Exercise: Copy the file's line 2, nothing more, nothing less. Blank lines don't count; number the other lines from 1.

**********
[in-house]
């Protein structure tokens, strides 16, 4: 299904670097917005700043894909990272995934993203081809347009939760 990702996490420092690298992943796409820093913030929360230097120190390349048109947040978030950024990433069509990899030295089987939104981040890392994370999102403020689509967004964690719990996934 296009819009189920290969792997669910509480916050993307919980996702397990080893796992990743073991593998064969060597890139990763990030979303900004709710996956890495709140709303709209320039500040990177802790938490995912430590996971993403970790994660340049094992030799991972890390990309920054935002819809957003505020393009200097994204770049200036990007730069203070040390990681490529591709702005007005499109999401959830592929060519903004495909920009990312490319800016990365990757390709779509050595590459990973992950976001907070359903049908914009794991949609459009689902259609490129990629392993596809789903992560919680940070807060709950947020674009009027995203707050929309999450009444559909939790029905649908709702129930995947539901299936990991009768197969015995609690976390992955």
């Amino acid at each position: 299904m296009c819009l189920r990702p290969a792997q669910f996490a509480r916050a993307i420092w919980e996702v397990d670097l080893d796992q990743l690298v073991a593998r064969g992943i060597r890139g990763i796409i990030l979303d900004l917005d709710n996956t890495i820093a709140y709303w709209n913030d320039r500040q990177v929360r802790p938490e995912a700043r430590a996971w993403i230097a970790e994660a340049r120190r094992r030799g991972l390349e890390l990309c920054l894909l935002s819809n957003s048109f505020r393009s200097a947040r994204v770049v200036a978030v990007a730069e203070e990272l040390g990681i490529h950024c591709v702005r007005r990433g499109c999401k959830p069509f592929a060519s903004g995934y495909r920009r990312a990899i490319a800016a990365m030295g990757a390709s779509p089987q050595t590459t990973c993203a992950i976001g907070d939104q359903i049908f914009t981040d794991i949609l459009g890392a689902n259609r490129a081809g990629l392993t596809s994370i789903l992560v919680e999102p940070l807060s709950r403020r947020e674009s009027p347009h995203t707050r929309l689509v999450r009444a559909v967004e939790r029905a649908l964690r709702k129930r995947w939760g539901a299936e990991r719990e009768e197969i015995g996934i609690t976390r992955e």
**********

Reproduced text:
């Protein structure tokens, strides 16, 4: 299904670097917005700043894909990272995934993203081809347009939760 990702996490420092690298992943796409820093913030929360230097120190390349048109947040978030950024990433069509990899030295089987939104981040890392994370999102403020689509967004964690719990996934 296009819009189920290969792997669910509480916050993307919980996702397990080893796992990743073991593998064969060597890139990763990030979303900004709710996956890495709140709303709209320039500040990177802790938490995912430590996971993403970790994660340049094992030799991972890390990309920054935002819809957003505020393009200097994204770049200036990007730069203070040390990681490529591709702005007005499109999401959830592929060519903004495909920009990312490319800016990365990757390709779509050595590459990973992950976001907070359903049908914009794991949609459009689902259609490129990629392993596809789903992560919680940070807060709950947020674009009027995203707050929309999450009444559909939790029905649908709702129930995947539901299936990991009768197969015995609690976390992955």